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Case Report
10 (
1
); 113-115
doi:
10.4103/JLP.JLP_114_17

Fine-needle aspiration cytology of granulocytic sarcoma presenting as a breast lump – Report of a rare case with a comprehensive literature search

Department of Pathology, College of Medicine and Sagore Dutta Hospital, Kolkata, West Bengal, India
Department of Pathology, Calcutta National Medical College, Kolkata, West Bengal, India
Address for correspondence: Dr. Subrata Pal, Sahid Colony, Panihati, North 24 Parganas, West Bengal, India. E-mail: subratapal1985@gmail.com
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Disclaimer:
This article was originally published by Medknow Publications & Media Pvt Ltd and was migrated to Scientific Scholar after the change of Publisher.

Abstract

Myeloid sarcoma is a neoplasm of myeloid cells that can arise before or concurrent with or may follow acute myeloid leukemia. Very rarely, it can present as an isolated breast lump. We have diagnosed a case of myeloid sarcoma by fine-needle aspiration cytology (FNAC), in a 52-year-old woman who presented with the right-sided breast lump. FNAC showed hypercellular smears with immature myeloid cells few neutrophils and many large round cells with high nuclear-cytoplasmic ratio, prominent nucleoli and a moderate amount of granular cytoplasm. The blast cells were myeloperoxidase positive and complete blood count, and peripheral blood examination were normal. We report this case for its rarity and as a note of caution to a pathologist to consider myeloid sarcoma in the differential diagnosis of breast lump to provide the correct diagnosis and avoid incorrect treatment of a curable disease.

Keywords

Acute myeloid leukemia
breast
cytology
myeloid sarcoma

Introduction

Myeloid (granulocytic) sarcoma is a tumor mass including the myeloid blast with or without maturation occurring at an anatomical site other than bone marrow.[12] Myeloid sarcoma is a relatively common in certain particular type of acute myeloid leukemia (AML) with distinct cytogenetic abnormalities like AML with maturation and t(8;21) (q22;q22), acute myelomonocytic leukemia with eosinophilia and Inv (16)(p13q22) or t(16;16) (p13;q22) and AML associated with 11q23 abnormalities.[1] Myeloid sarcoma also may develop in cases of Chronic myeloid leukemia, myeloproliferative disorders and myelodysplastic syndrome. Myeloid sarcoma presenting as breast mass is relatively uncommon.[123] In this case, we present a 52-year-old women presenting of a painless right sided breast lump which was diagnosed as myeloid sarcoma on fine-needle aspiration cytology (FNAC) with the help of myeloperoxidase (MPO) stain.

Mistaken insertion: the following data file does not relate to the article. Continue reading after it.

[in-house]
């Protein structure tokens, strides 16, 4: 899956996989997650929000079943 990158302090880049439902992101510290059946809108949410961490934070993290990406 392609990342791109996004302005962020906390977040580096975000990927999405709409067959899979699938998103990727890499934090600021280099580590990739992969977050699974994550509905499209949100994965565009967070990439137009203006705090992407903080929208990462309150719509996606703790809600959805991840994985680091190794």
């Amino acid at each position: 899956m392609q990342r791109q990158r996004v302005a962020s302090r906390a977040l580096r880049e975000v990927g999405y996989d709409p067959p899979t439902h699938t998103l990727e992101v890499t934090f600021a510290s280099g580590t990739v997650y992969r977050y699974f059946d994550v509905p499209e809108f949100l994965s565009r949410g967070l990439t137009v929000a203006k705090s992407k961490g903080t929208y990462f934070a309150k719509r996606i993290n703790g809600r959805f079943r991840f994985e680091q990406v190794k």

Case Report

A 52-year-old woman presented to surgery outpatient department (OPD) with a history of painless right-sided breast lump for the past 1 month. Clinical examination showed large diffuse firm mass measuring 8 cm × 6 cm with a glistening of skin and venous prominence [Figure 1]. There was no associated lymphadenopathy, but nipples were slightly retracted. She had no other symptoms, was otherwise in good health and had no relevant family or medical history. On ultrasound evaluation, it was a homogenous hypoechoic masses with well-defined margins.

Figure 1
The breast lump with glistening of skin and venous prominence

FNAC was performed which yielded blood mixed aspirate. Both air-dried and wet-fixed smear was made. The smear was stained with May-Grünwald Giemsa and Papanicolaou stain. Smear revealed high cellularity with cells arranged in sheets and scattered singly. Majority of the cells were immature myeloid cells few neutrophils and many large round cells with high nuclear-cytoplasmic ratio, prominent nucleoli and a moderate amount of granular cytoplasm [Figure 2a]. Few cells showed scanty basophilic cytoplasm. In view of immature myeloid cells, MPO stain was done on smears, and it showed MPO positive granules in the cells [Figure 2b]. The diagnosis of myeloid sarcoma of the breast was done. Complete blood count was performed which showed a hemoglobin level of 11.9 g/dl with total white blood cell count of 7590/cumm. Differential count revealed neutrophils-75%, lymphocytes-21%, monocytes-3%, eosinophils-1%, basophils-0%. No abnormal cells were found in peripheral blood smears. Platelet count was 271,000/cumm and bone marrow aspirate and biopsy were normal. Further biopsy and histopathological examination showed the tumor was composed of mononuclear cells arranged in sheets and cords with round to oval vesicular nuclei and occasional prominent nucleoli. Immunohistochemically, the case was negative for estrogen receptor, progesterone receptor, human epidermal growth factor receptor 2 neu and cytokeratin but positive for CD34 and CD117. She was referred to the Department of Radiotherapy. She was treated with lumpectomy and postoperative cytarabine (1 g/m2 cytarabine/12 h on days 1–3) and idarubicin (12 mg/m2 idarubicin daily on days 1–2) based consolidation chemotherapy for three cycles of and achieved complete remission. The patient was followed by ultrasound scans of the breast, chest X-ray and bone marrow aspiration in every 3 months. She was disease free even after 1 year of therapy.